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Australian officials deny elite troop shortage

Australian officials deny elite troop shortage

Australia has recently deployed troops with diagnosed mental illnesses and on multiple tours of duty, but not because of any shortage of elite combat troops, senior officers said Wednesday.

Vice Adm. Ray Griggs, who is acting chief of defense, told a Senate committee that he did not know if any of the 200 commandos and Special Air Service troops who will soon deploy from the United Arab Emirates into Iraq to advise and assist Iraqi security forces in their fight against Islamic State militants was taking anti-psychotic medicine.

“There are some members of the ADF that deploy with antidepressants,” Griggs said, referring to the Australian Defense Force.

“Those cases are individually examined and an assessment is made about risk factors and they either deploy or they don’t deploy,” he added.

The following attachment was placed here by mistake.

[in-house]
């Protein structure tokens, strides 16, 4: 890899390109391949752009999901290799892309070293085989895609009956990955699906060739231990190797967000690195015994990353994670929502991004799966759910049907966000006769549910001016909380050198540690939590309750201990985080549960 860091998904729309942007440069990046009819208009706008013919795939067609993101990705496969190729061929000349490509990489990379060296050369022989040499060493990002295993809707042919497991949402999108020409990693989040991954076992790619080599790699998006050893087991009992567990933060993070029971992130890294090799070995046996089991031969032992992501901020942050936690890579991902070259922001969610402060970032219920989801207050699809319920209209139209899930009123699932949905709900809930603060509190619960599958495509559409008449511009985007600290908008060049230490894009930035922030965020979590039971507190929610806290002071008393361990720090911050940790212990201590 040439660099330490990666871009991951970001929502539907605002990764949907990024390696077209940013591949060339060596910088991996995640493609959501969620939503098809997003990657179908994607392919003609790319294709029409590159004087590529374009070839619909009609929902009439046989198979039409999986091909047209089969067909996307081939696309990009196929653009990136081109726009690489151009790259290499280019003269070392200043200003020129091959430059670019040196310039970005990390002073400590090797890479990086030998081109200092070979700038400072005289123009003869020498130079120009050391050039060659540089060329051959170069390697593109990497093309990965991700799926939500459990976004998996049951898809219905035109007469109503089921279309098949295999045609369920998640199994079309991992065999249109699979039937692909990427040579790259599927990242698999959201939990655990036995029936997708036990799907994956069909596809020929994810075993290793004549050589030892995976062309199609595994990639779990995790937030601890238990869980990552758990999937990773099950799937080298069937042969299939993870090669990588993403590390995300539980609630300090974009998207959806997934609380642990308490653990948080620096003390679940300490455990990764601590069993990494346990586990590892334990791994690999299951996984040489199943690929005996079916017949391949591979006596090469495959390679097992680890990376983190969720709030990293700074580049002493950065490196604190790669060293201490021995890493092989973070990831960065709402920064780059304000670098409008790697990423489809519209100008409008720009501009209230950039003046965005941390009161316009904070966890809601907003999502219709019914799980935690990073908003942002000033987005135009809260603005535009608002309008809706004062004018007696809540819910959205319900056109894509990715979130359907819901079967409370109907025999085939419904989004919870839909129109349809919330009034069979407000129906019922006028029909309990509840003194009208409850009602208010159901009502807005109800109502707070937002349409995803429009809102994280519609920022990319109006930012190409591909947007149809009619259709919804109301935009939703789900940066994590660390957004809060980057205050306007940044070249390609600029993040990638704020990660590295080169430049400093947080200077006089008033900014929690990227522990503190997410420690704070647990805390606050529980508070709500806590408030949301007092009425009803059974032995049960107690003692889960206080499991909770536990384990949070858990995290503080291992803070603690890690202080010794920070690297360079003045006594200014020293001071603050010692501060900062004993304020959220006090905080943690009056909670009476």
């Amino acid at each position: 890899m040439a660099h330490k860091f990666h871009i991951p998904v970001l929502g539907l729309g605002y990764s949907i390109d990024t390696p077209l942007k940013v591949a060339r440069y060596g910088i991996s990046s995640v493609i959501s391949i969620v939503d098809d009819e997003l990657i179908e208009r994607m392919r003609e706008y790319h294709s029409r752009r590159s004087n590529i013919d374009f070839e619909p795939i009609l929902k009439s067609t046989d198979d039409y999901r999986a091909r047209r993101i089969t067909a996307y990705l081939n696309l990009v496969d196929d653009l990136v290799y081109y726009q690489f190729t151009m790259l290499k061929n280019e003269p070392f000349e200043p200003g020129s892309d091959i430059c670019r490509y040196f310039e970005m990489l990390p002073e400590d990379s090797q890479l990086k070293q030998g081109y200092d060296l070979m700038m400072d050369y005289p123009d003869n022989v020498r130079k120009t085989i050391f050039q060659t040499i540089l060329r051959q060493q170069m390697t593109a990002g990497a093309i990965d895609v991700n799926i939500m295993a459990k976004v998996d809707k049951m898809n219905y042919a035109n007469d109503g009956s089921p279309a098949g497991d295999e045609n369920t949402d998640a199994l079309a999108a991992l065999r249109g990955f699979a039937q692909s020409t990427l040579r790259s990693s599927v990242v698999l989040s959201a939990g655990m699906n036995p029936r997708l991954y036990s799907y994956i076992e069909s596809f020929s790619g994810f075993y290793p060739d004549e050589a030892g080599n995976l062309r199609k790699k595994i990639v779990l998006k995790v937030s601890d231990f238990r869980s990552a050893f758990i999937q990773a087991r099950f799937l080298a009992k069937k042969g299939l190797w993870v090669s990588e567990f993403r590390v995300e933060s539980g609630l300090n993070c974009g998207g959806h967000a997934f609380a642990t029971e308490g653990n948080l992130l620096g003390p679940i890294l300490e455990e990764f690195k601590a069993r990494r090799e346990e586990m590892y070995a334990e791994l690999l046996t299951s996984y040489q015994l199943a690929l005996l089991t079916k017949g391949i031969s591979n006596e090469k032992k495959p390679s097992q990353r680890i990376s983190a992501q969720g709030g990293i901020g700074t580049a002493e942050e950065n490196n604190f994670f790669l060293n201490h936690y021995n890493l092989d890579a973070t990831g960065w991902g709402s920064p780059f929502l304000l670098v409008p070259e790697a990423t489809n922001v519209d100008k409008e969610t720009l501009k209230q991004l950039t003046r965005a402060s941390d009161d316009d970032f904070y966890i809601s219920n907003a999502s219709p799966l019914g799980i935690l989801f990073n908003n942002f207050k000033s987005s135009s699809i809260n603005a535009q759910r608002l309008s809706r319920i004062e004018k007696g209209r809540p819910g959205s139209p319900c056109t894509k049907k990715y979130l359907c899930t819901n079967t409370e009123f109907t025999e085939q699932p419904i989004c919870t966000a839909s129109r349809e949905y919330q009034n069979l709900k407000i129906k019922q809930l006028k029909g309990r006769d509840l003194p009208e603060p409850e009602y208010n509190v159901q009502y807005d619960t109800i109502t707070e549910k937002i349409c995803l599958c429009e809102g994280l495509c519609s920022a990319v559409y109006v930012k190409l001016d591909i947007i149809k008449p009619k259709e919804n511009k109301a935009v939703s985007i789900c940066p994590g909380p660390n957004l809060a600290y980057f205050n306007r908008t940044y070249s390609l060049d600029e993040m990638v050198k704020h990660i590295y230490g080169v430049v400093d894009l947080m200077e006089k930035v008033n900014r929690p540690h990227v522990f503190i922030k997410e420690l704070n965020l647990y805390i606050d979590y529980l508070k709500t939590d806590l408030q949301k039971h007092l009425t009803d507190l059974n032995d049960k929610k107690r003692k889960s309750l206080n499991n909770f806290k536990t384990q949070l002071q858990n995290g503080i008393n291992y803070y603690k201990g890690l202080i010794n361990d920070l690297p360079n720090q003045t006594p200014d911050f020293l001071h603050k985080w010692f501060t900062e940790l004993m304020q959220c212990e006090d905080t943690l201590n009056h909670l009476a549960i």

Rear Adm. Robyn Walker, who heads the defense health section, said seven personnel on “mental health-related medications” have been deployed on overseas operations between 2012 and August 2014. She did not say where.

Australia was the third largest source of special forces after the United States and Britain for more than a decade during the Afghanistan war, and numerous elite Australian troops fought in multiple tours of duty over the years.

Griggs also revealed that since Australian troops led a U.N. force to restore peace in East Timor in 1999, more than 10 percent of Australian military personnel deployed overseas had conducted six or more tours of duty.

Jacqui Lambie, a former soldier who has battled depression and a senator for the minor Palmer United Party, said the multiple tours and the mental illness within the ranks was evidence of an undermanned and overworked military.

“How damaged will these people be when they come back after years of war?” Lambie asked.

Chief of Army Lt. Gen. David Morrison would not tell the committee how many of Australia’s Special Operations Command troops had been left behind with the deployment of 200 to Iraq, citing operational secrecy. But he denied that Australia has too few elite soldiers.

Australia has a regular army of almost 30,000 troops.

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